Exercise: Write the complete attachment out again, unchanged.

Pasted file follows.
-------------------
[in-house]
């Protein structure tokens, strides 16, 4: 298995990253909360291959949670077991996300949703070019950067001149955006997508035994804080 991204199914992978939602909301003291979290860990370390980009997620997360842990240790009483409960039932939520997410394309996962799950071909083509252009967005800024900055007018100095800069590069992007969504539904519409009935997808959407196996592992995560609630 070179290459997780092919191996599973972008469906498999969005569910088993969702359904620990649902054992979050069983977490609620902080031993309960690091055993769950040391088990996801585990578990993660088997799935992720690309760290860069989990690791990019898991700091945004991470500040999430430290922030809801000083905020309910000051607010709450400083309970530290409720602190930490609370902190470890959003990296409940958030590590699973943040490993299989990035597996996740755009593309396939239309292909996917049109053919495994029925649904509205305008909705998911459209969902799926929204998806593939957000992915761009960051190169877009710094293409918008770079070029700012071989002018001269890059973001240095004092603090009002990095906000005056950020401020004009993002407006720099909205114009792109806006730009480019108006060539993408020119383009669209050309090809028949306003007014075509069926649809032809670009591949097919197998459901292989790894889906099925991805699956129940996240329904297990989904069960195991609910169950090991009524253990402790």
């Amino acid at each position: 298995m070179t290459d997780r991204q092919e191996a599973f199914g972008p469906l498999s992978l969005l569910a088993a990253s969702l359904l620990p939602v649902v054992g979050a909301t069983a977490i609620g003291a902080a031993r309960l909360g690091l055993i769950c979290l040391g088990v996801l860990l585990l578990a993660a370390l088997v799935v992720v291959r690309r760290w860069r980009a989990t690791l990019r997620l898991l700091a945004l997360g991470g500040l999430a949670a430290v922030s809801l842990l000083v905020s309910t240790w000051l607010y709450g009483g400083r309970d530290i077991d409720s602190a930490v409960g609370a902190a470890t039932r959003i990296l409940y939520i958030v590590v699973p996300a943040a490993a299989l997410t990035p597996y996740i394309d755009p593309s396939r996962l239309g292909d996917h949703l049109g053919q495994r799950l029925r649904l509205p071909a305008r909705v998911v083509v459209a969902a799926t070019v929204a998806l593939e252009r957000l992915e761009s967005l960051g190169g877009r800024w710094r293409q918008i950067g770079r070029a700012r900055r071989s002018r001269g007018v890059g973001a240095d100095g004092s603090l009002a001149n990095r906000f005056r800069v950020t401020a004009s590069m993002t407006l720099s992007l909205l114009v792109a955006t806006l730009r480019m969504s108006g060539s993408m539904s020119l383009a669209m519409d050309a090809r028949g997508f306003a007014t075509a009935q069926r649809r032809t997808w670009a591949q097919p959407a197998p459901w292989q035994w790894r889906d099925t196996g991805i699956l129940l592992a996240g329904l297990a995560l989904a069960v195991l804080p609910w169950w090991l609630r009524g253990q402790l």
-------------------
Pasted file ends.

[in-house]
């Protein structure tokens, strides 16, 4: 298995990253909360291959949670077991996300949703070019950067001149955006997508035994804080 991204199914992978939602909301003291979290860990370390980009997620997360842990240790009483409960039932939520997410394309996962799950071909083509252009967005800024900055007018100095800069590069992007969504539904519409009935997808959407196996592992995560609630 070179290459997780092919191996599973972008469906498999969005569910088993969702359904620990649902054992979050069983977490609620902080031993309960690091055993769950040391088990996801585990578990993660088997799935992720690309760290860069989990690791990019898991700091945004991470500040999430430290922030809801000083905020309910000051607010709450400083309970530290409720602190930490609370902190470890959003990296409940958030590590699973943040490993299989990035597996996740755009593309396939239309292909996917049109053919495994029925649904509205305008909705998911459209969902799926929204998806593939957000992915761009960051190169877009710094293409918008770079070029700012071989002018001269890059973001240095004092603090009002990095906000005056950020401020004009993002407006720099909205114009792109806006730009480019108006060539993408020119383009669209050309090809028949306003007014075509069926649809032809670009591949097919197998459901292989790894889906099925991805699956129940996240329904297990989904069960195991609910169950090991009524253990402790």
């Amino acid at each position: 298995m070179t290459d997780r991204q092919e191996a599973f199914g972008p469906l498999s992978l969005l569910a088993a990253s969702l359904l620990p939602v649902v054992g979050a909301t069983a977490i609620g003291a902080a031993r309960l909360g690091l055993i769950c979290l040391g088990v996801l860990l585990l578990a993660a370390l088997v799935v992720v291959r690309r760290w860069r980009a989990t690791l990019r997620l898991l700091a945004l997360g991470g500040l999430a949670a430290v922030s809801l842990l000083v905020s309910t240790w000051l607010y709450g009483g400083r309970d530290i077991d409720s602190a930490v409960g609370a902190a470890t039932r959003i990296l409940y939520i958030v590590v699973p996300a943040a490993a299989l997410t990035p597996y996740i394309d755009p593309s396939r996962l239309g292909d996917h949703l049109g053919q495994r799950l029925r649904l509205p071909a305008r909705v998911v083509v459209a969902a799926t070019v929204a998806l593939e252009r957000l992915e761009s967005l960051g190169g877009r800024w710094r293409q918008i950067g770079r070029a700012r900055r071989s002018r001269g007018v890059g973001a240095d100095g004092s603090l009002a001149n990095r906000f005056r800069v950020t401020a004009s590069m993002t407006l720099s992007l909205l114009v792109a955006t806006l730009r480019m969504s108006g060539s993408m539904s020119l383009a669209m519409d050309a090809r028949g997508f306003a007014t075509a009935q069926r649809r032809t997808w670009a591949q097919p959407a197998p459901w292989q035994w790894r889906d099925t196996g991805i699956l129940l592992a996240g329904l297990a995560l989904a069960v195991l804080p609910w169950w090991l609630r009524g253990q402790l």